The purpose of the Futura Learning Partnership geography intent is to provide a framework for high quality geography education across phases to inspire in pupils a curiosity and fascination about the world and its people that will remain with them for the rest of their lives. The aim is to ensure that pupils are equipped with knowledge about a diverse range of places, people, resources and natural and human environments, together with a deep understanding of the earth’s key physical and human processes. Pupils should make sense of the complex world around them, understand and be confident to investigate some of the major issues, challenges and opportunities that the world faces today. The aim is to ensure that pupils will develop greater competence in using geographical knowledge, approaches, concepts and skills in analysing and interpreting a wide range of different geographical information. In that way pupils will enrich their locational knowledge and spatial and environmental understanding as well as acquire the geographical cultural capital needed to be confident and successful global citizens.
Numeracy (number and measurement) solving numerical problems, the ways in which numerical information is gathered by counting and measuring, and how it is presented in graphs, charts and tables. There are many opportunities within geography for students to develop their numeracy skills.
For more information, please see the Futura Curriculum for Geography
Geography at Chestnut Park
We believe geography education should be fully inclusive for every child. We aim to inspire in pupils a curiosity and fascination about the world and its people that will remain with them for the rest of their lives.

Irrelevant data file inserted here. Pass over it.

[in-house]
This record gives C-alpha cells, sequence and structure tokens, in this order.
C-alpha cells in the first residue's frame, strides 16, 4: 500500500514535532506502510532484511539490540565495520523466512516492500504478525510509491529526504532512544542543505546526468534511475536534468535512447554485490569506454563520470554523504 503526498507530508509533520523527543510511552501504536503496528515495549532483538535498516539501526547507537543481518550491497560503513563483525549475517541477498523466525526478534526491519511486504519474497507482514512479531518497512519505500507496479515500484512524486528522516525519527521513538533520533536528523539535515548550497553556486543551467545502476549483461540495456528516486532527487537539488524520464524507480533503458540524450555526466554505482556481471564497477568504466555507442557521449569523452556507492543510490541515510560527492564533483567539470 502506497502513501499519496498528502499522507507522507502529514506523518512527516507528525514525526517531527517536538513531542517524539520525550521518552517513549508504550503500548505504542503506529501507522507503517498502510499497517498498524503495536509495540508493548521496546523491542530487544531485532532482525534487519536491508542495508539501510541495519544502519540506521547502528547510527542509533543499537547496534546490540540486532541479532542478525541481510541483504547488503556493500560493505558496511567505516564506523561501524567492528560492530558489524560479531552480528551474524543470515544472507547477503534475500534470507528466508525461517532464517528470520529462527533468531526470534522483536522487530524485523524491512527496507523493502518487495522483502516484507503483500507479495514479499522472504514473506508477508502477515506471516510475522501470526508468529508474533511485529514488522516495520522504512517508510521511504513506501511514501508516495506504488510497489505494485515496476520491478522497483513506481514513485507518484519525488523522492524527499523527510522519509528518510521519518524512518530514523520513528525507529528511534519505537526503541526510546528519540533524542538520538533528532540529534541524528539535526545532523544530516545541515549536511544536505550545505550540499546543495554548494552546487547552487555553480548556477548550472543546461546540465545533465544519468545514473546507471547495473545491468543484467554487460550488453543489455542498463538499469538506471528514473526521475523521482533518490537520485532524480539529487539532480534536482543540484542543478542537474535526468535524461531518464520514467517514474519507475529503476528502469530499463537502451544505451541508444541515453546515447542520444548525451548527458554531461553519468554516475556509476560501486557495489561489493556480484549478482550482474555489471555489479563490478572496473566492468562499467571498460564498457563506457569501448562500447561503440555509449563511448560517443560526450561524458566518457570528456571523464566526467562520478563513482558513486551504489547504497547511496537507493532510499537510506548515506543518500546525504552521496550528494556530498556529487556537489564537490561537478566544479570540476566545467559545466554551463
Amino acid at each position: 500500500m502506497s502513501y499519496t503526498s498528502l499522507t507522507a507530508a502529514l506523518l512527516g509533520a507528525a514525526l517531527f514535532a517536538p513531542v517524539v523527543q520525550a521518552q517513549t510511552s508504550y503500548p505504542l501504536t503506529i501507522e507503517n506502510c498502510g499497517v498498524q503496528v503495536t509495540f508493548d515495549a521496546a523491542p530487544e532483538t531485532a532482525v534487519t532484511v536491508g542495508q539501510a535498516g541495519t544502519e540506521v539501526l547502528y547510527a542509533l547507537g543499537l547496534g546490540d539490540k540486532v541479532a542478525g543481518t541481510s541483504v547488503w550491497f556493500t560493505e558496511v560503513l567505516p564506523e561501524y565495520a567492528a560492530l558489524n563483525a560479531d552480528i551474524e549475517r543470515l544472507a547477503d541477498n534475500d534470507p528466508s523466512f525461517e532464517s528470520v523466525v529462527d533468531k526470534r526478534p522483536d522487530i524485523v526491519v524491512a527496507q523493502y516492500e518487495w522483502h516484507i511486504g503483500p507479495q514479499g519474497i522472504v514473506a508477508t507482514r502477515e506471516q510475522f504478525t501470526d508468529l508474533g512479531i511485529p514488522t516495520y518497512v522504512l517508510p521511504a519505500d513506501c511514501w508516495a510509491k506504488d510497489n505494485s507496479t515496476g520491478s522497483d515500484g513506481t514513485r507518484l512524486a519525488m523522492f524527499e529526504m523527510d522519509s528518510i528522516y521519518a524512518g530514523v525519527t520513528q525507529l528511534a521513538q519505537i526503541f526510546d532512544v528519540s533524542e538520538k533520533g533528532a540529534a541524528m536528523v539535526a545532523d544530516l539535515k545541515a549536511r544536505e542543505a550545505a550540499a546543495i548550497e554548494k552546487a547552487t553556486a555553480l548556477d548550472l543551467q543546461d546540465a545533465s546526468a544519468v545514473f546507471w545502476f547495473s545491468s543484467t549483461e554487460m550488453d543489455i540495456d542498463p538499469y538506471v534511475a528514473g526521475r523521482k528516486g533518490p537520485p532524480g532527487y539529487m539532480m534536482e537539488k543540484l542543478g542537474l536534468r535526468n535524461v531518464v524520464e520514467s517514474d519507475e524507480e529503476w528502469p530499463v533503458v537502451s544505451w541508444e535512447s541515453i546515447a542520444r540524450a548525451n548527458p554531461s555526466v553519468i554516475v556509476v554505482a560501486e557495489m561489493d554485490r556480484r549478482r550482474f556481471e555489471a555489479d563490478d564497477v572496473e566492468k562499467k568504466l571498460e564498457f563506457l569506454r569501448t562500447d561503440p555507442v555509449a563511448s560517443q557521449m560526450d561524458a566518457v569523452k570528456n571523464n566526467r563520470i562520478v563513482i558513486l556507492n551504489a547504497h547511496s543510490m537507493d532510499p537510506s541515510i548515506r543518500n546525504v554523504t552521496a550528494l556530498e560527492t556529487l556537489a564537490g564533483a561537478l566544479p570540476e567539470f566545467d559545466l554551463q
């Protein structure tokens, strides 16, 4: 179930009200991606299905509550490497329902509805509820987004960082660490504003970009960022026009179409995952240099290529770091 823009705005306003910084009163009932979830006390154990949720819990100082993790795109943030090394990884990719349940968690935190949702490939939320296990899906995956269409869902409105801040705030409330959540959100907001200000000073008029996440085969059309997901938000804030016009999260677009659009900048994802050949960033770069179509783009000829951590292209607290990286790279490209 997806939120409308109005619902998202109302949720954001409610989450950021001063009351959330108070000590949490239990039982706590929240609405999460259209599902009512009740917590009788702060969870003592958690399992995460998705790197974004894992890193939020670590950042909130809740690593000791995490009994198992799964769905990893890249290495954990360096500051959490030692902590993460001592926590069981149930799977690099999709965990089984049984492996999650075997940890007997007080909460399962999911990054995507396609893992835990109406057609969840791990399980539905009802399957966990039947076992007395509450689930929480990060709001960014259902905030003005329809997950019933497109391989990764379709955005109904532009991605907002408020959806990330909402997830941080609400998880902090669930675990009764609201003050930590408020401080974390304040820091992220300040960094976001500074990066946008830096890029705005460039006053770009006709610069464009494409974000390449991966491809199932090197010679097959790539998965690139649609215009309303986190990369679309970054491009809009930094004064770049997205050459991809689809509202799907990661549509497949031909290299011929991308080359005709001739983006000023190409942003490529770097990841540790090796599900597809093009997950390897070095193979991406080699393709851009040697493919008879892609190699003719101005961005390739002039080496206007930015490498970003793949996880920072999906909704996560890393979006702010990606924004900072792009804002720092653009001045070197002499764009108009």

Our aims are to fulfil the requirements of the National Curriculum for Geography; providing a broad, balanced and differentiated curriculum; ensuring the progressive development of geographical concepts, knowledge and skills; and for the children to develop a love for geography.
Teaching will equip pupils with knowledge about diverse places, people, resources and natural and human environments, together with a deep understanding of the Earth’s key physical and human processes.
As pupils progress, their growing knowledge about the world should help them to deepen their understanding of the interaction between physical and human processes, and of the formation and use of landscapes and environments.
Geographical knowledge, understanding and skills provide the framework and approaches that explain how the Earth’s features at different scales are shaped, interconnected and change over time.
Throughout pupil’s education there will be opportunities to develop an understanding that the physical and human dimensions of the environment are interrelated and together influence environmental change. Children will explore sustainable development and its impact on environmental interaction and climate change.
Children are given opportunities to develop their knowledge, understanding and skills as geographers through discrete and holistic study:
- Developing contextual knowledge of the location of globally significant places – both terrestrial and marine.
- Understanding the processes that give rise to key physical and human geographical features of the world, how these are interdependent and how they bring about spatial variation and change over time.
- Developing geographical skills: gathering data through fieldwork, interpreting sources of information, including maps, photographs and Geographical Information Systems (GIS) and communicating geographical information in a variety of ways, including through maps, numerical and quantitative skills and writing at length.
When teaching the wider curriculum, as historians or artists, we believe that making links to geographical references will further compliment children’s understanding and skills as geographers.
Opportunities to engage with local, national and international events also serve to reinforce children’s understanding and skills as geographers, as well ignite children’s passion and interests to be geographers.